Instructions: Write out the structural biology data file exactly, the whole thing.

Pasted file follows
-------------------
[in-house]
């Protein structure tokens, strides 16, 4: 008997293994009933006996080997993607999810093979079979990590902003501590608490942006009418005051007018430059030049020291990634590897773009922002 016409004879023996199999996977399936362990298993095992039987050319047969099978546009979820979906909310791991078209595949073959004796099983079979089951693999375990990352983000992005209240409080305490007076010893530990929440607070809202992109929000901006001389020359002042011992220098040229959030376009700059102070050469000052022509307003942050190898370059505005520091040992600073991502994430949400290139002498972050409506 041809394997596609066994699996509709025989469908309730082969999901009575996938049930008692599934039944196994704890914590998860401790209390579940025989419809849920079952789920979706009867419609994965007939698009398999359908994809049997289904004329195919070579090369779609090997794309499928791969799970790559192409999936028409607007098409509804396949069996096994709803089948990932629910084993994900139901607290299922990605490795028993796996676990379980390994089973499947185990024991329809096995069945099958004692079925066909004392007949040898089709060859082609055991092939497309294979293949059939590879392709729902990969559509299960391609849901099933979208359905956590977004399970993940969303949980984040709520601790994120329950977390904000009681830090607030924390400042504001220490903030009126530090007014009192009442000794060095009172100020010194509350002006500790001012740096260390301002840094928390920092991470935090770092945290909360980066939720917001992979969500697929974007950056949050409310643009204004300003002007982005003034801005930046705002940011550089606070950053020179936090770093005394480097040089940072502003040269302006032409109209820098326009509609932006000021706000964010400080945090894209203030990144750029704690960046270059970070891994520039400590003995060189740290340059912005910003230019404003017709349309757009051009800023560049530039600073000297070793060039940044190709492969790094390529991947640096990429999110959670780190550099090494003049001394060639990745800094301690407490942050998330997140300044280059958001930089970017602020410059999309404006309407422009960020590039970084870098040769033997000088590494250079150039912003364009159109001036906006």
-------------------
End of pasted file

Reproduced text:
[in-house]
């Protein structure tokens, strides 16, 4: 008997293994009933006996080997993607999810093979079979990590902003501590608490942006009418005051007018430059030049020291990634590897773009922002 016409004879023996199999996977399936362990298993095992039987050319047969099978546009979820979906909310791991078209595949073959004796099983079979089951693999375990990352983000992005209240409080305490007076010893530990929440607070809202992109929000901006001389020359002042011992220098040229959030376009700059102070050469000052022509307003942050190898370059505005520091040992600073991502994430949400290139002498972050409506 041809394997596609066994699996509709025989469908309730082969999901009575996938049930008692599934039944196994704890914590998860401790209390579940025989419809849920079952789920979706009867419609994965007939698009398999359908994809049997289904004329195919070579090369779609090997794309499928791969799970790559192409999936028409607007098409509804396949069996096994709803089948990932629910084993994900139901607290299922990605490795028993796996676990379980390994089973499947185990024991329809096995069945099958004692079925066909004392007949040898089709060859082609055991092939497309294979293949059939590879392709729902990969559509299960391609849901099933979208359905956590977004399970993940969303949980984040709520601790994120329950977390904000009681830090607030924390400042504001220490903030009126530090007014009192009442000794060095009172100020010194509350002006500790001012740096260390301002840094928390920092991470935090770092945290909360980066939720917001992979969500697929974007950056949050409310643009204004300003002007982005003034801005930046705002940011550089606070950053020179936090770093005394480097040089940072502003040269302006032409109209820098326009509609932006000021706000964010400080945090894209203030990144750029704690960046270059970070891994520039400590003995060189740290340059912005910003230019404003017709349309757009051009800023560049530039600073000297070793060039940044190709492969790094390529991947640096990429999110959670780190550099090494003049001394060639990745800094301690407490942050998330997140300044280059958001930089970017602020410059999309404006309407422009960020590039970084870098040769033997000088590494250079150039912003364009159109001036906006």